- More recently my energies have been focused on building the tools that underpin the websites at SERC. These sites are largely textual and quite distant (at least on the surface) from the sort of environments this workshop is focused on. However, my experience in generating this set of tools (which aspires to help faculty learn from each other) is permeated with the notion that there is a continual interplay between the virtual communities and communications and their real world counterparts. As we look toward students spending time in virtual environments (as they already are in various ways) we need to carefully consider the ramifications for the corresponding real world interactions. Will a student react to their professor the same way in the classroom after seeing him sporting a goat's head in 2nd life?
- Finally, not too long ago I sat down with my daughter (7) to help her explore a budding interest in the pyramids in Egypt. We fired up Google Earth, took the wonderfully contextualizing virtual flight from our house to Egypt and checked out the pyramids from their aerial photos. Then, with just a little extra clicking, we found ourselves pulling up photos of those same pyramids taken by tourist who had spent the extra time to upload them for our (and other's) benefit. Clearly a different experience than picking up a book. And it reveals an interesting sub-text about how knowledge creation and learning are intertwined and participatory. My daughter can upload her photos (of our neighborhood) and be part of someone else's Google Earth experience.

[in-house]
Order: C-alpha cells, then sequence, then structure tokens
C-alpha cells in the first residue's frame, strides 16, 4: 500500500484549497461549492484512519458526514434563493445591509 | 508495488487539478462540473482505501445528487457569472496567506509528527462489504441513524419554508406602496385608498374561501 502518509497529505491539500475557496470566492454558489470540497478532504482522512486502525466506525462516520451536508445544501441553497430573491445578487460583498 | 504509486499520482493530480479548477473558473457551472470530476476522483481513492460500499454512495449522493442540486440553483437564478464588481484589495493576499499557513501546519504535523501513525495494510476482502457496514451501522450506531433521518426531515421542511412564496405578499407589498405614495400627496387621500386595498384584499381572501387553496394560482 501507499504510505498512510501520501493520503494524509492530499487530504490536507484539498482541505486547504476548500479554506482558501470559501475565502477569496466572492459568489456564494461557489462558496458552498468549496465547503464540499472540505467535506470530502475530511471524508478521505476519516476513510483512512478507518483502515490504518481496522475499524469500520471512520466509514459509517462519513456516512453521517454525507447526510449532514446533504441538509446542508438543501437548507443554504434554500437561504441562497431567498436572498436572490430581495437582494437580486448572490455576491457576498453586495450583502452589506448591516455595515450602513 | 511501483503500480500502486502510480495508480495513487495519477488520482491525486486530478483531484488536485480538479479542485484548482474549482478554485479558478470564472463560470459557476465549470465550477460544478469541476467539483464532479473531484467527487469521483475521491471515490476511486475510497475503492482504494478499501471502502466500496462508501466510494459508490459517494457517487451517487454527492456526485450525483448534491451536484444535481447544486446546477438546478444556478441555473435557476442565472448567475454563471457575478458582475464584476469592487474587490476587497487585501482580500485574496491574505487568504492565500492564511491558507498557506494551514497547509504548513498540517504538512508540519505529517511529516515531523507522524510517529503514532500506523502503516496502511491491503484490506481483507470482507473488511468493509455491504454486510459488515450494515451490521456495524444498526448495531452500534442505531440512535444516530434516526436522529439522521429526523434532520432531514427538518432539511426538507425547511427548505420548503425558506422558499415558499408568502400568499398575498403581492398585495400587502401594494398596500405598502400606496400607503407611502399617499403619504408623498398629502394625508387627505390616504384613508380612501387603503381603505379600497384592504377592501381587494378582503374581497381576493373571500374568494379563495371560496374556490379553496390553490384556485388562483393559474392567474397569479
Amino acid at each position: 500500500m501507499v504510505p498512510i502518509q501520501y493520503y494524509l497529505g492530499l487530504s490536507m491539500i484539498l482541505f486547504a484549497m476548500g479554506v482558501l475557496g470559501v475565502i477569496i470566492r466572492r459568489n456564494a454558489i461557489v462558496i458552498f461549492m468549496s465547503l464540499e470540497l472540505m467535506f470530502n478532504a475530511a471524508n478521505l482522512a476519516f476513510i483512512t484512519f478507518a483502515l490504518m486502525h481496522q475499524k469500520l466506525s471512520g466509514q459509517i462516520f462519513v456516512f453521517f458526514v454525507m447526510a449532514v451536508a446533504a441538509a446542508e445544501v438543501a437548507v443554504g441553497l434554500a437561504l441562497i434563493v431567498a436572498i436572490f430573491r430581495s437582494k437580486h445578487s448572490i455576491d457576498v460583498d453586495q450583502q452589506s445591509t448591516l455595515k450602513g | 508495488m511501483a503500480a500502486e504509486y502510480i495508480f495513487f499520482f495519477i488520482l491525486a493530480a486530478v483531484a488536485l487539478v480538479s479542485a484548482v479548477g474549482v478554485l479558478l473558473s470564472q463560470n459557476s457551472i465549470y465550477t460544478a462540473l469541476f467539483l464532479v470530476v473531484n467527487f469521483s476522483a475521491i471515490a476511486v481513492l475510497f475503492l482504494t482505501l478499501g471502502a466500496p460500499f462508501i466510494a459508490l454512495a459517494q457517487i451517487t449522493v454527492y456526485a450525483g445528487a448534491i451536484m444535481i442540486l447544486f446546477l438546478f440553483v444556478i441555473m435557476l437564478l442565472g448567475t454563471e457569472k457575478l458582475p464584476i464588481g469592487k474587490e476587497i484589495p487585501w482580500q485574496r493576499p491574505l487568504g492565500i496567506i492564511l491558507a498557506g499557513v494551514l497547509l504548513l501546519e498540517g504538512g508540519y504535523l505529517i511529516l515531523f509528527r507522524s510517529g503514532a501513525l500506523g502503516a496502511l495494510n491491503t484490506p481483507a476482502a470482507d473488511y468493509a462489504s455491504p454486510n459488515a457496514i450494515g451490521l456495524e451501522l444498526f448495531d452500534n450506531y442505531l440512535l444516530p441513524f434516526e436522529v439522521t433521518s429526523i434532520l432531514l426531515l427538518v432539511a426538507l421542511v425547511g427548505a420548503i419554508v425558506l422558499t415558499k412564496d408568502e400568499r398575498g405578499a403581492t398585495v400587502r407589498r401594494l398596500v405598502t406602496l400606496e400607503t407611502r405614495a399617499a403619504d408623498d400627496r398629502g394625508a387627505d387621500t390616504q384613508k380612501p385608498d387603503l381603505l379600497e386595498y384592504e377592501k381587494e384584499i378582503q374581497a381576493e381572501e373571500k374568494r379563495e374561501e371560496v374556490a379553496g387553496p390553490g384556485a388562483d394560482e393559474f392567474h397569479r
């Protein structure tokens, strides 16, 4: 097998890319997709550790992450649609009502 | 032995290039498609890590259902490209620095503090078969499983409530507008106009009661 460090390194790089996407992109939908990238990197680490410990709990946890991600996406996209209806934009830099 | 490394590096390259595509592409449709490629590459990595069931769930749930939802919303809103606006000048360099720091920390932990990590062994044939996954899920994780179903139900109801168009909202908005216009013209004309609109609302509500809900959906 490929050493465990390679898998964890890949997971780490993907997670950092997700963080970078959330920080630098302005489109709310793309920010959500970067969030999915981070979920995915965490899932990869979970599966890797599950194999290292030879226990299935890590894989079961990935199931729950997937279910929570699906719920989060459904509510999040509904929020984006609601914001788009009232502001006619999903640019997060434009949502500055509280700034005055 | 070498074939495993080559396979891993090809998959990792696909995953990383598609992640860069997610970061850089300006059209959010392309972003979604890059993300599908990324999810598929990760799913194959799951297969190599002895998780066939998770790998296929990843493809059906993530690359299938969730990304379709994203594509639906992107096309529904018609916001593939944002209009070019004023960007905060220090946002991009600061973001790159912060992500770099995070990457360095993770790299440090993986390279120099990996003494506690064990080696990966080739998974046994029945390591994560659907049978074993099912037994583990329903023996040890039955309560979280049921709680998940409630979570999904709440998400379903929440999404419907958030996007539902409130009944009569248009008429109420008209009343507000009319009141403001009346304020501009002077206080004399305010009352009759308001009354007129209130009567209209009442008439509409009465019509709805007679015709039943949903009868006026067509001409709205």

Answers to Questions
So I guess my initial questions answer each other complementarily. The subject of the workshop is the new intersection of a bunch technologies and practices that have been evolving toward each other. I've participated in some of the pieces and now I'm looking forward to understanding more about what it looks like when they collide.
Sean Fox --Discussion
so you don't feel left out--
Your expeience with daughter points to a different kind of collaboration -- not so much a game as motivation to be part of a group using/building something together to learn. Similar to the motivations we use in SERC projects to get faculty to contribute. I wonder if we can learn something from game motivations that are applicable. One possibility is that we could think about contribution as a game and clarify the goals/rewards in ways that would movtivate participation.
WRT roleplaying/sterotype threat -- I still feel threatened, so maybe I'm not a good role player. I wonder if there is a whole group of students that is not comfortable with role playing. I can see where this discomfort has impacted my ability to learn languages, to participate in any kind of role-playing learning activity, and to explore in places where I'm not comfortable/confident with the culture (virtual or real) I'm not bad on stage -- so it isn't acting--its the ambiguity of who I am -- me or the role player and something about comfort in role playing situations that are more ambiguous than acting. Maybe helping people get over this with games would have helped me in a whole host of activites.